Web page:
Recent Nonfiction Reads: Twitterature-Style

recent nonfiction reads, twitterature-style

The Southern VegetarianThe Southern Vegetarian Cookbook: 100 Down-Home Recipes for the Modern TableThe Southern Vegetarian Cookbook: 100 Down-Home Recipes for the Modern Table by Justin Fox Burks & Amy Lawrence by Justin Fox Burks & Amy Lawrence

Loved this cookbook – there were tons of recipes that tempted me (unfortunately a few of the ones that were most tempting are maybe a little more work than I’ll want to put into a weeknight dish). A huge bonus to the book is that almost every recipe includes a picture – the only ones I noticed that didn’t were the “basics” in the final chapter – things like pizza dough and a dry rub, etc.

Teach a Child to Read with Children's BooksTeach a Child to Read With Children’s Books: Combining Story Reading, Phonics, and Writing to Promote Reading SuccessTeach a Child to Read With Children's Books: Combining Story Reading, Phonics, and Writing to Promote Reading Success by Mark B. Thogmartin by Mark B. Thogmartin

I wish I’d seen the updated version, but overall I found this one to be too much of what I already knew. If you’re new to the educational philosophy behind reading to children and methods of reading instruction, it’s a good resource. I learned to read this way, so the “yes this works!” details weren’t necessary for me, nor the specifics on why a more balanced approach vs. phonics-only or whole-language-only methods is preferable.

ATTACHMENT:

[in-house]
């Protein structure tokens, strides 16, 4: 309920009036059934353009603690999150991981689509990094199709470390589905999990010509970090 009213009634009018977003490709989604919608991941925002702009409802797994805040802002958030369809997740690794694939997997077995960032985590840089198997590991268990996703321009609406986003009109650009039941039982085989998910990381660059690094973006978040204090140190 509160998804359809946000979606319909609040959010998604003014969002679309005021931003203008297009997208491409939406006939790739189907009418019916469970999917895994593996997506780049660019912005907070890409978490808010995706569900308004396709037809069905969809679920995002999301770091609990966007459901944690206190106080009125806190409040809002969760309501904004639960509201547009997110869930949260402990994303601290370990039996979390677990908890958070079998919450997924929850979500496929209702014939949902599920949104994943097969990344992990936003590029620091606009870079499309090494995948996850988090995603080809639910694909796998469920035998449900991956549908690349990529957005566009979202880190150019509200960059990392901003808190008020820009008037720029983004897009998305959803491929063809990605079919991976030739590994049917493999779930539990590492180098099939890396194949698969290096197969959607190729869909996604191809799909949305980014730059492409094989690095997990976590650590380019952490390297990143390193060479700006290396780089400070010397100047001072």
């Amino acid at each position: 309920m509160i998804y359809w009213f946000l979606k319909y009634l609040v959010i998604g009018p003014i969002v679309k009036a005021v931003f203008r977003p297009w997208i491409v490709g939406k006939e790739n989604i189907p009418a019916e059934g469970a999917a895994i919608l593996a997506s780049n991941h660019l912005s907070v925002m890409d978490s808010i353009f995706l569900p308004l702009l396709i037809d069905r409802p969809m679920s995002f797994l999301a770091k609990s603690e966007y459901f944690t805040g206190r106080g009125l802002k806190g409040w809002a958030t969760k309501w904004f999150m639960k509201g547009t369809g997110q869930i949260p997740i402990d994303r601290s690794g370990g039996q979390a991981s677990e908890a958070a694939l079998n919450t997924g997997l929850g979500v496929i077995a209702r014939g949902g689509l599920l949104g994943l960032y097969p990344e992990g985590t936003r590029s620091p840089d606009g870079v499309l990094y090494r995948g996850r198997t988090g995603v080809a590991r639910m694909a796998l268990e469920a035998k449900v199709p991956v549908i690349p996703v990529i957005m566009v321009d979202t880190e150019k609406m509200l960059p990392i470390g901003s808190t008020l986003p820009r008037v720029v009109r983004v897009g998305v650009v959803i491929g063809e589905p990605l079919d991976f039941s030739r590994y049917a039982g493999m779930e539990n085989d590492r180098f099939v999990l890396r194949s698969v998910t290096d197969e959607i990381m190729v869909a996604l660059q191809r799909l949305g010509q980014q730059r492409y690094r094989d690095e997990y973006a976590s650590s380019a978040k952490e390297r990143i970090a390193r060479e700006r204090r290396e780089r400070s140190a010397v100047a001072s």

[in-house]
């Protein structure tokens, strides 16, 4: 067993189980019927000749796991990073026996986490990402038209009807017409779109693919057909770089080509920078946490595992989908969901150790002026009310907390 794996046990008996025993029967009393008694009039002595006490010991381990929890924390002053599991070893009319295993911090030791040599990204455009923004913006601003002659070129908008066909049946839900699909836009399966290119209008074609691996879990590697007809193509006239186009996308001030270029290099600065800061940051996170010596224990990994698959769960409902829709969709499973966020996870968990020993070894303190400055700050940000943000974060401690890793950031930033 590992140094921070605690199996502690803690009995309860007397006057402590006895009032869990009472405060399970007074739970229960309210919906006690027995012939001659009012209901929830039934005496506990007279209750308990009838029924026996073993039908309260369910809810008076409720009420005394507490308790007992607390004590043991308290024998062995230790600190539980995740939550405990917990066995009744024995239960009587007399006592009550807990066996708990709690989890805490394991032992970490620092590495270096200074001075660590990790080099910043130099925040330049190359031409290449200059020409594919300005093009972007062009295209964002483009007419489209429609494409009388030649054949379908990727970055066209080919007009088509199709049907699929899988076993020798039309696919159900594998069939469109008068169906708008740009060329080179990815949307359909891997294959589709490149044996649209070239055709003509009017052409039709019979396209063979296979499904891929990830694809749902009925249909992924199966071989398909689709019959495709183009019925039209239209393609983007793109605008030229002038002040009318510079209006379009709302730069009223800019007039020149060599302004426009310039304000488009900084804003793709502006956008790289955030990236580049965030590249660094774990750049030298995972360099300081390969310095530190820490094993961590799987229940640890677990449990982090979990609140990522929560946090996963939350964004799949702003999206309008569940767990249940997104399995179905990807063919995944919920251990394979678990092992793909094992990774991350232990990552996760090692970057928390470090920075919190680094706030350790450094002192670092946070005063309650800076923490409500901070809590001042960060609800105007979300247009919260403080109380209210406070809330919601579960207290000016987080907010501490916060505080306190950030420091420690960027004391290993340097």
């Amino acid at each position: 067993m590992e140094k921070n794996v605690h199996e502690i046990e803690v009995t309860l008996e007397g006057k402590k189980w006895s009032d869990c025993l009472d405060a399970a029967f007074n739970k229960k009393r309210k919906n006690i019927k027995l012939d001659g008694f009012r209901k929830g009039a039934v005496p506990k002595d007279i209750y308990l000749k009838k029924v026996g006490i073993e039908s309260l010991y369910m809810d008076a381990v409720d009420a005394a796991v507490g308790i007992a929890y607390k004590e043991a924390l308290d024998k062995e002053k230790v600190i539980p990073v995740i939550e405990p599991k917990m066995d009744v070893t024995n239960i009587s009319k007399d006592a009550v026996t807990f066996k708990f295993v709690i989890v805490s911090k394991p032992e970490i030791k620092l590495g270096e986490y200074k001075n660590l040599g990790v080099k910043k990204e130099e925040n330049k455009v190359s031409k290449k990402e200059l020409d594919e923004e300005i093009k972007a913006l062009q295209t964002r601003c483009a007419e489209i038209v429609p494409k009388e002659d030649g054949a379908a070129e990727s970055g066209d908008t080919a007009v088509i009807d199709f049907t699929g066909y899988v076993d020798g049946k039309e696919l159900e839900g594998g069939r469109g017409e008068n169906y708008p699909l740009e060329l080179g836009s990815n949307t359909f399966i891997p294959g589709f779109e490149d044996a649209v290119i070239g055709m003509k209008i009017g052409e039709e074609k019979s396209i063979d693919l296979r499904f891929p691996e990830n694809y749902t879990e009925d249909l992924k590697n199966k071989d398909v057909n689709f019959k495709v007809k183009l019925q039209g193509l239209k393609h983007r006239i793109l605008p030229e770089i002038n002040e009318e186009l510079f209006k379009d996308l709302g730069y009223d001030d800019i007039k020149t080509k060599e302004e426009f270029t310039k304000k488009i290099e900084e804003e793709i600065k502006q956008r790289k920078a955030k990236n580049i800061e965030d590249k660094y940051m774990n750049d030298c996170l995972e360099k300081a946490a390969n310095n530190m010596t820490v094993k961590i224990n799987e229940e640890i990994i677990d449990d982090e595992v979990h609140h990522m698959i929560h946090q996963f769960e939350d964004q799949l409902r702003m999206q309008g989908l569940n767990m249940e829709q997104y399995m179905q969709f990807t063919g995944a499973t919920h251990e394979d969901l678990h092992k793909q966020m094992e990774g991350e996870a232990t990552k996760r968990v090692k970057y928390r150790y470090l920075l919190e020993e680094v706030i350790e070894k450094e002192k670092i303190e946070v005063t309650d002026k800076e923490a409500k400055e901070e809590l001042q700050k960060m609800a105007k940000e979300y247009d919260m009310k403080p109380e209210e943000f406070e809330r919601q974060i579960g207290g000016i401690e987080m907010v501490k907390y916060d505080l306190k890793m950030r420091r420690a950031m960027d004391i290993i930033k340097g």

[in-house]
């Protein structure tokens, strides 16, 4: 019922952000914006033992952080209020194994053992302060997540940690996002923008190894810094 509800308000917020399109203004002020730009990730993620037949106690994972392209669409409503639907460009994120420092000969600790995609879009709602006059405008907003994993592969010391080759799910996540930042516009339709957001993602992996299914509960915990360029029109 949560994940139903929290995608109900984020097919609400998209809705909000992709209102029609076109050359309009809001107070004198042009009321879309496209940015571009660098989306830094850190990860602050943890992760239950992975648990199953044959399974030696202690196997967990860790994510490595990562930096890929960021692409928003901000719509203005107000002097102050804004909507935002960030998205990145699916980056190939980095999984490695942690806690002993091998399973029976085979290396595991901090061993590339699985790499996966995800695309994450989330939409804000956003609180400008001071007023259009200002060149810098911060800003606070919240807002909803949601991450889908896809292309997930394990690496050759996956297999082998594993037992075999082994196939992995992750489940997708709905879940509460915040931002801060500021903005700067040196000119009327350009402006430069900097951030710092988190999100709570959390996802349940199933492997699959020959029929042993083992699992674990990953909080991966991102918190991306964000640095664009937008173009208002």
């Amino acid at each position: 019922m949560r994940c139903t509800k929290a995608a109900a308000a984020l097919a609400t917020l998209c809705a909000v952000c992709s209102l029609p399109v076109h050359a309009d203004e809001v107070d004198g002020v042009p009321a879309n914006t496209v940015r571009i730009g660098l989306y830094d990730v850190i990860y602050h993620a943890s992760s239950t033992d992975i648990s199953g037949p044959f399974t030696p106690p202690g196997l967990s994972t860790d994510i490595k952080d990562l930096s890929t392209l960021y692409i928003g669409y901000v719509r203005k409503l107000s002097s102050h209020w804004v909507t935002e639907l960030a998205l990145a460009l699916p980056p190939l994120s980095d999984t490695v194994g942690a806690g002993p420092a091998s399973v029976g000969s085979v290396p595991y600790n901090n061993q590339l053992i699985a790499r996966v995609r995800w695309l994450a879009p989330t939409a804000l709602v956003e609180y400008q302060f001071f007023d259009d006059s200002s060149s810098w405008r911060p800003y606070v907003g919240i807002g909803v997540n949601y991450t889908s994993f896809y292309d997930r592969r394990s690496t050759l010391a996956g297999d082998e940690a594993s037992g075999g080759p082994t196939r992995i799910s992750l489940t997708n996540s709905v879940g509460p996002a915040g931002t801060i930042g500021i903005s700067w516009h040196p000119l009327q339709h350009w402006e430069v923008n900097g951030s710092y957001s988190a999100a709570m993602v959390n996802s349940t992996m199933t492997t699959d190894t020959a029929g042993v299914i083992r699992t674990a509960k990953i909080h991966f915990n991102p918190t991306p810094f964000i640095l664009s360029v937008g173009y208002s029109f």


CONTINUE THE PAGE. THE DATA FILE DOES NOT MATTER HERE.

All Through the Day, All Through the YearAll Through the Day, All Through the year: Family Prayers and CelebrationsAll Through the Day, All Through the year: Family Prayers and Celebrations by David B. Batchelder, illustrated by Barbara Knutsonby David B. Batchelder, illustrated by Barbara Knutson

Wanted a more general look at celebrating the liturgical calendar, but this was mostly his family’s approach to it. Which … isn’t bad, just not as overall helpful as I wanted. And it might be shallow, but the format of the book was unwieldy and fairly obnoxious to hold and read.

The Internet is a PlaygroundThe Internet is a Playground: Irreverent Correspondences of an Evil Online GeniusThe Internet is a Playground: Irreverent Correspondences of an Evil Online Genius by David Thorne by David Thorne
While some of the chapters had me laughing almost hysterically, overall it was unevenly entertaining. I returned it to the library without finishing it, in part because wading through it for the parts I’d find amusing wasn’t worth the reading time.

For more peeks at what people are reading, head over to Modern Mrs. Darcy’s link-up!

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Comments

  1. I’d love to read a good book about incorporating the liturgical calendar more into family life too… bummer that this wasn’t it.

  2. I truly love reading about books to skip as much as books to love, so thanks for these. I’m interested in at least flipping through The Southern Vegetarian. Southern cooking + a picture for every recipe sounds like the making of a good cookbook to me. (Or at least one that’s entertaining to read like a novel before bed.)

    • Yes – this one is a great one to skim through for the head notes and the fantastic photographs. And maybe you’ll be more ambitious than I am right now and will try some of the recipes. 🙂

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